Brokers urged to unlock opportunities ahead of Commission’s recommendations

Uncertainty posed by the Hayne Royal Commission’s Interim Report re-enforces the need for businesses to diversify products and strengthen customer relationships, a forum hosted by award-winning mortgage brokerage Loan Market heard on Thursday.

With remuneration structures - including trail commissions - scrutinised during the Royal Commission into Misconduct in the Banking, Financial Services and Superannuation Industry public hearings, the online discussion heard brokers must pre-empt possible legislation by expanding their customer offering.

In an upside for the industry, forum panellists - Loan Market’s Executive Chairman Sam White, Executive Director Matt Lawler and Mortgage and Finance Association of Australia (MFAA) CEO Mike Felton - said brokers were poised to win a greater slice of the mortgage market with the profession emerging as the ‘trusted’ adviser.

During the commission hearings and despite media scrutiny, the share of broker-written loans secured in Australia increased by 2.4 per cent in a clear sign ‘customers were voting with their feet’.

On the growth, Mr White said: “[Out of the hearings] who would you trust? Brokers are clearly the ones who customers are turning to”.

Highlighting the UK market, where brokers accounted for 75-80 per cent of loans written, Mr White said the Australian industry was on a ‘one-way ticket to 60-70 per cent market share’.

“We are focusing on the customer. The [bank] branch manager is focusing on their employer; the Big 4.”

Notwithstanding the forecast increase in customers, the forum heard businesses needed to future-proof their models ahead of the final recommendations from Commissioner Kenneth Hayne AC QC, due February 2019.

Mr Lawler said Loan Market had been through similar changes before, most recently in 2006 when a bank-led move abolished trailing commissions in New Zealand. Overnight, brokers moved to an upfront structure which aided cash flow but constrained long-term sustainability.

“We’ve seen this movie play out and had to pivot our business strategy to navigate this field before,” he said.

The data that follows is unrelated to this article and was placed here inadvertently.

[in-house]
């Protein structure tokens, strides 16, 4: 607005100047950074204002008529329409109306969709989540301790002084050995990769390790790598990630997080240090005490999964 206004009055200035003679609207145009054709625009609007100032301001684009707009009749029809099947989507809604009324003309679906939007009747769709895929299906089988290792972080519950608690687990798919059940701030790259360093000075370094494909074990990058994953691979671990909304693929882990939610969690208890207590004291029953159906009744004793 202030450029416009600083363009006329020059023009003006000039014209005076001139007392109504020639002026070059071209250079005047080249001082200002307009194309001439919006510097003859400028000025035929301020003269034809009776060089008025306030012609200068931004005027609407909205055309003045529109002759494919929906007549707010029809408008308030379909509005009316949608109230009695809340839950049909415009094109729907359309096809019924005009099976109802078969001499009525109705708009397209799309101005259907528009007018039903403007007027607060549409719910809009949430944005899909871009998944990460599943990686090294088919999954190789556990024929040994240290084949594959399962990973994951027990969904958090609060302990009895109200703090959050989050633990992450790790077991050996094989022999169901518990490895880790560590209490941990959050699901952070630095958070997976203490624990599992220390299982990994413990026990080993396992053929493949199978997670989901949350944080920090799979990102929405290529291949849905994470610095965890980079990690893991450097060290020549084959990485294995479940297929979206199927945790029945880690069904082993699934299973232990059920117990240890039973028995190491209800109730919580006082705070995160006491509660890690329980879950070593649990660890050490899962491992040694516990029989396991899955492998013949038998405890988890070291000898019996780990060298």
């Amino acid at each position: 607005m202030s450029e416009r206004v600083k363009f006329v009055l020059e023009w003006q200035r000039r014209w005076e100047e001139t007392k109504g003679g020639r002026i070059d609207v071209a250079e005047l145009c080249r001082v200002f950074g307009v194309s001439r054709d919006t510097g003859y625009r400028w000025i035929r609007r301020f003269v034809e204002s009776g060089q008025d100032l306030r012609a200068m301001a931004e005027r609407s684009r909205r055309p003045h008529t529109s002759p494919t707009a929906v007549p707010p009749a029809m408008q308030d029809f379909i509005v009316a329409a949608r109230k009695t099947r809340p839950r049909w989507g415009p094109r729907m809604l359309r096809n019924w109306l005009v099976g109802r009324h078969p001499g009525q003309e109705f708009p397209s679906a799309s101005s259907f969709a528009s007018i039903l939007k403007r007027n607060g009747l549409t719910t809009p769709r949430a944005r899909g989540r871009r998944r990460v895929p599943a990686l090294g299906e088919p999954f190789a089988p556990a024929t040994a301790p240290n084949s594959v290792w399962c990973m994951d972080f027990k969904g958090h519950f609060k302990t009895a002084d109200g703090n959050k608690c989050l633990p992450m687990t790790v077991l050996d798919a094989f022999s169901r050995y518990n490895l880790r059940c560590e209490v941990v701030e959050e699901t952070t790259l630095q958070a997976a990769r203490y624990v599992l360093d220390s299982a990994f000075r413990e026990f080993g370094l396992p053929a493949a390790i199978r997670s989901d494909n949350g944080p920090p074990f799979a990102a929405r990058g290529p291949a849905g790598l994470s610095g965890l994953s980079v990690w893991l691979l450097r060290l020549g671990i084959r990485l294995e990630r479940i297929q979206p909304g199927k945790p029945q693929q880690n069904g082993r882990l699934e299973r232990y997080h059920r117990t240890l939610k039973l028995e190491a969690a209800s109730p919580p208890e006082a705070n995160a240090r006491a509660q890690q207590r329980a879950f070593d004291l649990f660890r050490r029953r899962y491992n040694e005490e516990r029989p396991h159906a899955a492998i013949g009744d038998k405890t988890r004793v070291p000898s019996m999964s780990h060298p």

According to Mr Lawler, visionary business owners diversified their operations to include other products such as insurance, asset finance and superannuation. More than a decade on, some of Loan Market’s best performing NZ franchises’ income is derived from non-mortgage revenue.

Mr Lawler said the NZ experience had shown a path forward for Australian businesses.

“Our strategy is to keep our client based engaged by being the person they turn to for financial options. We don’t own one product or push one service as a bank manager does. We can offer multiple solutions across a number of services.

“We are looking to our New Zealand counterparts for guidance on this. In fact, Loan Market is hosting a study tour so our brokers can be on the ground getting the answers they need.”

Mr White said introducing ancillary services such as asset finance and wealth advisory to existing database customers would make businesses better placed to absorb any disruptions recommended by the Commission. 

“We recognise what an unsettling time this is for some brokers and that they are working harder than ever before,” he said.

“Right now you are having your value questioned, and the future viability of your business questioned. We fully understand that and share that with you. We believe the best thing that you can do for your business is to keep looking after your customer, as you always have done and look at ways to offer them more reasons to work with you, by becoming the Trusted Adviser.”